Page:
Pinnacle Conference Quick Take: Regional advisory council improves patient care

EMS leaders at Pinnacle learn how the Southwest Texas Regional Advisory Council improves patient care through collaboration and consensus building

SAN ANTONIO ― The Southwest Texas Regional Advisory Council has a mission to deliver the right patient, in the right time to the right place in an area of Texas that is bigger than West Virginia. The STRAC serves 2.4 million people in a 22-county, 26,000 square mile area. The region has 73 EMS provider agencies, 16 PCI Centers, 11 Stroke Centers, and two Level I Trauma Centers.

Eric Epley, executive director, described the innovative STRAC projects with an emphasis on the purpose ― or "why" ― of regional collaboration in a session at the Pinnacle EMS conference.

STRAC coordinates 60 monthly meetings for representatives from every hospital and EMS agency to refine or create systems to improve patient care across the region. Epley refers to the meeting interactions and positive results that come from those meetings as "co-op-petition."

Memorable quotes
Here are three memorable quotes from Epley on the role of the STRAC.

"We want to be the model regional trauma and disaster medical system in the country."

"Why we do things ― coming together and making decisions ― is important."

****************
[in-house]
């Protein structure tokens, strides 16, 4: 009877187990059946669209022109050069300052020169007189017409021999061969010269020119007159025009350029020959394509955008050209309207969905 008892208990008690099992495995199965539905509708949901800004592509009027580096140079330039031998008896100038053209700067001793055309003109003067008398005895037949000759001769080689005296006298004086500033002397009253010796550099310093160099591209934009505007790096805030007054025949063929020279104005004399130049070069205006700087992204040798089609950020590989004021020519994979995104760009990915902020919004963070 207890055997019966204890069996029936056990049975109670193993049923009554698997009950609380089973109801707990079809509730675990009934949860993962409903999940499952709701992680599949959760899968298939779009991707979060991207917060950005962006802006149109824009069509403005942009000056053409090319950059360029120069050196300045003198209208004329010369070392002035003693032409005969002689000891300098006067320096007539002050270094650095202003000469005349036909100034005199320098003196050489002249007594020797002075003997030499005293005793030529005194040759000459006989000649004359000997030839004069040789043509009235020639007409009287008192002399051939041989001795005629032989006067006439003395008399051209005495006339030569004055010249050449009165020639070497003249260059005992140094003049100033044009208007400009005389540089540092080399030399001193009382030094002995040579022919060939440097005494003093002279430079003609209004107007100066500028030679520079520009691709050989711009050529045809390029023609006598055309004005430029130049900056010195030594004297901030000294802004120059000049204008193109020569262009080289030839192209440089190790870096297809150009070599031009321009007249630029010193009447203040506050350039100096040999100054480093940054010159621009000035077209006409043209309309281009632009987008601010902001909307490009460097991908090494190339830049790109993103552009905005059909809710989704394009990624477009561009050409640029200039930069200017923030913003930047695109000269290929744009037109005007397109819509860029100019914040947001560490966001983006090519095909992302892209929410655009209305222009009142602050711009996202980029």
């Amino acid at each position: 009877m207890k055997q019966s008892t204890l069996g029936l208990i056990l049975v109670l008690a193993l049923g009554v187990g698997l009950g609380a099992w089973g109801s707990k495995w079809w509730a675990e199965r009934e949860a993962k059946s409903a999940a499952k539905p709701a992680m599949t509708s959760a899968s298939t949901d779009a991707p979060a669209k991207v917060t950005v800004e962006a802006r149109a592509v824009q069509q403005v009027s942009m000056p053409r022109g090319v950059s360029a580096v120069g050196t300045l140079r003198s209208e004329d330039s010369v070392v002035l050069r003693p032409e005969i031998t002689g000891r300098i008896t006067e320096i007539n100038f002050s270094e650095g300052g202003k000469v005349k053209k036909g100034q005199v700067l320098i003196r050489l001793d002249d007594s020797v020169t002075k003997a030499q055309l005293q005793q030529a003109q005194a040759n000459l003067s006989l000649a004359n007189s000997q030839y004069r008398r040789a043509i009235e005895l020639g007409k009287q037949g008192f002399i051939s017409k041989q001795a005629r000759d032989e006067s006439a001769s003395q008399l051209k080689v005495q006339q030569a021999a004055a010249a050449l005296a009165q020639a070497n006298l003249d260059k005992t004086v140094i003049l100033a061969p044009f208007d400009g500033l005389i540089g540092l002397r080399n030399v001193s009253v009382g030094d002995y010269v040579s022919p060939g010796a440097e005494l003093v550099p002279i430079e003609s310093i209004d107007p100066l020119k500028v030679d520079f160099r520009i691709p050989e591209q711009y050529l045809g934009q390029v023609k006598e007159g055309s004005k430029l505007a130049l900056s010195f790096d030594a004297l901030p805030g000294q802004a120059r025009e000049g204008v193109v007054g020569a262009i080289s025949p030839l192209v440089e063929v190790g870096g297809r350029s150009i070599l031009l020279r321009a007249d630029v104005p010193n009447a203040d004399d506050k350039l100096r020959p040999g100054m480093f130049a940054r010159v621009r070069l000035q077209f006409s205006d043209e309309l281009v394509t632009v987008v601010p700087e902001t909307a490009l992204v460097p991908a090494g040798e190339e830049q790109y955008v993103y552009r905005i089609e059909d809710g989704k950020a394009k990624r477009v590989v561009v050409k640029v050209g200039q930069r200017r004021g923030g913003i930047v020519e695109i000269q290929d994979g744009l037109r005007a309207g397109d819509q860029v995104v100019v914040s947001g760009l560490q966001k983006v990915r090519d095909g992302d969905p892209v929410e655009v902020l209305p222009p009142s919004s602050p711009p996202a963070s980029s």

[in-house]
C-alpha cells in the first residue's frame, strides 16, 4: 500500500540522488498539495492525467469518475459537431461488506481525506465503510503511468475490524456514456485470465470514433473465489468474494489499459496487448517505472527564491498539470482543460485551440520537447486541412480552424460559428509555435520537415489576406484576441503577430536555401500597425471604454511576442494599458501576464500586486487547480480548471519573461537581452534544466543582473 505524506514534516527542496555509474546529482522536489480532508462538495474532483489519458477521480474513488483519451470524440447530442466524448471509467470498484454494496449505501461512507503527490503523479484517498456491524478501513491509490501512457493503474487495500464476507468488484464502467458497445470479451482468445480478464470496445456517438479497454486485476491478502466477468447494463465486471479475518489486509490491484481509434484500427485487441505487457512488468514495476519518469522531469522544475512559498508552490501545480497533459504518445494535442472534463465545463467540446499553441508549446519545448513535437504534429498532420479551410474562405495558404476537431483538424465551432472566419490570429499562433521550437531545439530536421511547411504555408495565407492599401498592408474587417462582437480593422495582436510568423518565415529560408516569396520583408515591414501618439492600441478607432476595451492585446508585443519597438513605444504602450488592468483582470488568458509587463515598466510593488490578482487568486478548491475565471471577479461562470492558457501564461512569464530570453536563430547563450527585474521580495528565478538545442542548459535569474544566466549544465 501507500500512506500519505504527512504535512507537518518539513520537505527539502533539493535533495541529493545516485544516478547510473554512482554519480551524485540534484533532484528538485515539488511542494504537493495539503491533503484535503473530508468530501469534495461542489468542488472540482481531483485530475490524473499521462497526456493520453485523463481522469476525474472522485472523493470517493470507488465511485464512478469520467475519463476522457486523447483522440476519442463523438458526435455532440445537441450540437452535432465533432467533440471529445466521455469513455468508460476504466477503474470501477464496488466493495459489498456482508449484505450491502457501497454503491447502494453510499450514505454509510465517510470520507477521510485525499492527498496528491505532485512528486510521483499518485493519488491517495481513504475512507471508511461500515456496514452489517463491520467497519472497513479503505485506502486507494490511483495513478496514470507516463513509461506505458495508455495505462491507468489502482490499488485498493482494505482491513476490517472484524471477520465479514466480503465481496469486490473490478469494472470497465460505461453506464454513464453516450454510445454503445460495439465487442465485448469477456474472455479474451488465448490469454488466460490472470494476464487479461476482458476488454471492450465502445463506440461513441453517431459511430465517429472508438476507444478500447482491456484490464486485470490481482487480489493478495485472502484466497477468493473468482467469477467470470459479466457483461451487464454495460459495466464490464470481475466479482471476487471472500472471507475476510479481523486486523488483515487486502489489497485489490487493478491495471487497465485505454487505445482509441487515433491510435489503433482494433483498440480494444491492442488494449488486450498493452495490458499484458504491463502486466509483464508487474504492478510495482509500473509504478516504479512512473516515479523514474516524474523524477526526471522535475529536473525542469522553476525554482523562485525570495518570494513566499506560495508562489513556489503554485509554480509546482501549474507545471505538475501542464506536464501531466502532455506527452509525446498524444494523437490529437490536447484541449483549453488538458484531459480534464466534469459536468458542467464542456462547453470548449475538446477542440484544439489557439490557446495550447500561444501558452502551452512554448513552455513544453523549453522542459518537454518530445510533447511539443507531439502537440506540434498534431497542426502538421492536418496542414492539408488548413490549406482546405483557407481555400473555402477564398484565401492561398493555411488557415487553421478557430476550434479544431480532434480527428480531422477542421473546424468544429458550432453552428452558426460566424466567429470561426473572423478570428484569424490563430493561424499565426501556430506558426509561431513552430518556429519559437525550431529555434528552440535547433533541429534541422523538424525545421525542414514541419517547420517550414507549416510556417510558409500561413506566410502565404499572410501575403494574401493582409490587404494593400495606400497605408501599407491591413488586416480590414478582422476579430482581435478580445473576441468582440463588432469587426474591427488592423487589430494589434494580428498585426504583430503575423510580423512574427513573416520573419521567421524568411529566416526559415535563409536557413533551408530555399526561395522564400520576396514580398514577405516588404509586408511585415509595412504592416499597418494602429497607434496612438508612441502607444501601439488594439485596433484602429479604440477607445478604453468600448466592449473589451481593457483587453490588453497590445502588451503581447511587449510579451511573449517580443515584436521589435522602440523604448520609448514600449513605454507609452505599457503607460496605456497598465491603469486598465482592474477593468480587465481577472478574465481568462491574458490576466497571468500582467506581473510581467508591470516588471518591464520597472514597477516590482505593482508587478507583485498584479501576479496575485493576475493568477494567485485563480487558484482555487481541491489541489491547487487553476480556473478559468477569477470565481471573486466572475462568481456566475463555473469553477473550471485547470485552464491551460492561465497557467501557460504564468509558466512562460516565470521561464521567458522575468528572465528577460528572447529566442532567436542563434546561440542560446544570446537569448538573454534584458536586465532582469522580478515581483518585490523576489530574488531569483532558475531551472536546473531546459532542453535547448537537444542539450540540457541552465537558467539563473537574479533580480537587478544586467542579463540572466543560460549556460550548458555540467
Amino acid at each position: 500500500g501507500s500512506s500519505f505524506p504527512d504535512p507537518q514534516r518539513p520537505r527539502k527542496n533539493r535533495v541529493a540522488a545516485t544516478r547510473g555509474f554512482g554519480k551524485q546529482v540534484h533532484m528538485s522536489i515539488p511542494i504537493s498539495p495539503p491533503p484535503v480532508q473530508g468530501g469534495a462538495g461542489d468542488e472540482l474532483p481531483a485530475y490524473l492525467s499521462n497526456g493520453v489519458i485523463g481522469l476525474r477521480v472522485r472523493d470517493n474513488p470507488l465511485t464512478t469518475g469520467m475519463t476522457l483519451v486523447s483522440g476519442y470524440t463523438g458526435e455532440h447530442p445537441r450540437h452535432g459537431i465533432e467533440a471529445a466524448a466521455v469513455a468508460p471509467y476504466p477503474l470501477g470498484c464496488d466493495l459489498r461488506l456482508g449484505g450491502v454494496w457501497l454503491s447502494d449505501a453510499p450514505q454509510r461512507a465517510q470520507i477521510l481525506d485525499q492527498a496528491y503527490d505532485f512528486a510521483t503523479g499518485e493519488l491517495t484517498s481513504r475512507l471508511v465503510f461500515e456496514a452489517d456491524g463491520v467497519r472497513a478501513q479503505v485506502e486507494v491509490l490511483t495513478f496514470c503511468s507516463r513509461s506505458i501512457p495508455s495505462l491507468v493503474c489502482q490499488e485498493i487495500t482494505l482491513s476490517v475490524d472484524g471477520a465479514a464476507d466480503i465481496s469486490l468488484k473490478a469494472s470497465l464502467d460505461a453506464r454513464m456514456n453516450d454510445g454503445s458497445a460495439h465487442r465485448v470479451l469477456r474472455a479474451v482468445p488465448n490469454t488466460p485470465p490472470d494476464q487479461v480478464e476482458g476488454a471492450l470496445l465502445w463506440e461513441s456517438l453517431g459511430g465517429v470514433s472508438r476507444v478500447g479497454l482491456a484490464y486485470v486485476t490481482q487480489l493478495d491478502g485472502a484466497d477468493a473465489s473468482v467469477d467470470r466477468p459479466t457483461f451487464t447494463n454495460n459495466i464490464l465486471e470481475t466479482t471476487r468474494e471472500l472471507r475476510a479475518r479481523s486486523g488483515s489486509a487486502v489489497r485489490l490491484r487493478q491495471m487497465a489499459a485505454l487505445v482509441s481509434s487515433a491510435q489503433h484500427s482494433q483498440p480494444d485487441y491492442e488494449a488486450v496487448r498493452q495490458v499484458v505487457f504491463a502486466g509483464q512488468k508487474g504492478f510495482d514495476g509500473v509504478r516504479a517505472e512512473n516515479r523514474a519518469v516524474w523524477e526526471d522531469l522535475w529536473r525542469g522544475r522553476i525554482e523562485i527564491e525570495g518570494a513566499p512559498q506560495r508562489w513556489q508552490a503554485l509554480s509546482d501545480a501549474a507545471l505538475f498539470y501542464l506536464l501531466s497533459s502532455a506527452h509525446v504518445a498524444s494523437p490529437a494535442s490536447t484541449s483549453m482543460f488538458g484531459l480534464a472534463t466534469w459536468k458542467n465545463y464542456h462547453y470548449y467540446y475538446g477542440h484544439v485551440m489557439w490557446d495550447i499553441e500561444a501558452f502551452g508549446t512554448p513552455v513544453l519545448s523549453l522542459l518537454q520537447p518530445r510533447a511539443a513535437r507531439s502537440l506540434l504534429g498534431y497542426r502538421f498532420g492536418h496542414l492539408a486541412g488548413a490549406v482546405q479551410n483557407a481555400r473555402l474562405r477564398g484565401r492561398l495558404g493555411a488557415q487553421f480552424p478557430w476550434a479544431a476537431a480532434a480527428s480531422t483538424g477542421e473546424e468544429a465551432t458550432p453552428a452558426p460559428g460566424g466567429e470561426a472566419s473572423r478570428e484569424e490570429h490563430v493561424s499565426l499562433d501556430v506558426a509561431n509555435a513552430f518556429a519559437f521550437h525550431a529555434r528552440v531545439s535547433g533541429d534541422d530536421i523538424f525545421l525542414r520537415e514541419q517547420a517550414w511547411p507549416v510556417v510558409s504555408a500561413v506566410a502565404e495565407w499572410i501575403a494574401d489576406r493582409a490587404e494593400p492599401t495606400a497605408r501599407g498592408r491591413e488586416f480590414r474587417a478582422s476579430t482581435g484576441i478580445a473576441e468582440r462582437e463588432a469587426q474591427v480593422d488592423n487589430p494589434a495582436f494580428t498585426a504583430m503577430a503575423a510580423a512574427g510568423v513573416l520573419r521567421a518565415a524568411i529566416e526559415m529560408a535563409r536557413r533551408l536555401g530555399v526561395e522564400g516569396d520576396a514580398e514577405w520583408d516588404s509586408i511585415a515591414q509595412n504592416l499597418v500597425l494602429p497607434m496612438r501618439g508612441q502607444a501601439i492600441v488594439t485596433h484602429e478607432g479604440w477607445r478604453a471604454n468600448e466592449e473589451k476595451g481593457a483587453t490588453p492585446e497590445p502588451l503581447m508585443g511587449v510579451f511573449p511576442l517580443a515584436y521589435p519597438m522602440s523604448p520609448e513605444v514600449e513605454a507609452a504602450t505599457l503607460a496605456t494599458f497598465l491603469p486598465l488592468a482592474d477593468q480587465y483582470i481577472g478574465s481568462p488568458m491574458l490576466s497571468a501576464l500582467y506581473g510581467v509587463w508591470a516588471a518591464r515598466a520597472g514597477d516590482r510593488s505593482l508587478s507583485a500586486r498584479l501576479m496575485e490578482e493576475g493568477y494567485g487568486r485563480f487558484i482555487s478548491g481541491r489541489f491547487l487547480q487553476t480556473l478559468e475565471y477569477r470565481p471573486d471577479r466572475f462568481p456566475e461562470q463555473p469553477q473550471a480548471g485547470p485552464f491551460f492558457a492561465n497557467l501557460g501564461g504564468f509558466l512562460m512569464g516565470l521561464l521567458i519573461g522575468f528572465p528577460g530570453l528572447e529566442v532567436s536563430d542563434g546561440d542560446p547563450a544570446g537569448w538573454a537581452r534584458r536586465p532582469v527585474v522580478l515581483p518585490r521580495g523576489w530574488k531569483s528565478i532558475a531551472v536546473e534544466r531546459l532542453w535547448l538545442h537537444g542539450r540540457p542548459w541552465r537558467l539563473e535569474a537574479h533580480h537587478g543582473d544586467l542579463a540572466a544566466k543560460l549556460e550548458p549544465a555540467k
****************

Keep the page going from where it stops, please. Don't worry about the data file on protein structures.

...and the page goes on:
"Processes are developed through deliberate consensus. Consensus means I may not get what I want, but I will get what I need."

Key Takeaways on improving care across a region
Epley's presentation, part of a Pinnacle power seminar on innovation, focused on the approach of the STRAC to bring together a diverse coalition of health care providers to use process improvement and consensus to improve patient care. Here are the key takeaways for EMS leaders.

  • Systems improve care. Where you become sick or injured should not determine whether you live. A system of care equalizes care across a region.
  • Systems hardwire processes. Mutual terminology and processes, developed by the caregivers within the system, is the only way to hardwire processes, like transfer of patients from rural hospitals to a level I trauma hospital, into a system.
  • System design is deliberate. Development and implementation of process takes time to ensure buy-in among the participants. An EMS Time Out process took 18-months to develop. A Regional blood/body fluids exposure process took 14-months to develop and widely implement.
  • System transparency builds trust. Transparency allowed the STRAC to rapidly develop a multiple-phase Ebola virus disease alert patient flow diagram for a broad coalition that had come to trust each other through previous collaborations. The patient flow encompassed pre-arrival, on-scene and EMS/ER.
  • System improvement is by people. Technology doesn't solve problems. System-wide problems are solved by people and the solutions are enhanced by available technology. The STRAC brings people involved in problems together, such as transporting patients with mental health emergencies to the emergency department, to identify solutions through consensus.
  • Systems solve the underlying problem. Mandatory hospital diversion in the STRAC, triggered by EMS crews waiting for an emergency department bed for more than 20 minutes, doesn’t solve the hospital's patient flow problem, but it keeps the problem at the emergency department from getting worse. The STRAC can motivate and facilitate the hospital's solution to the underlying problem of patient flow into and out of the emergency department.

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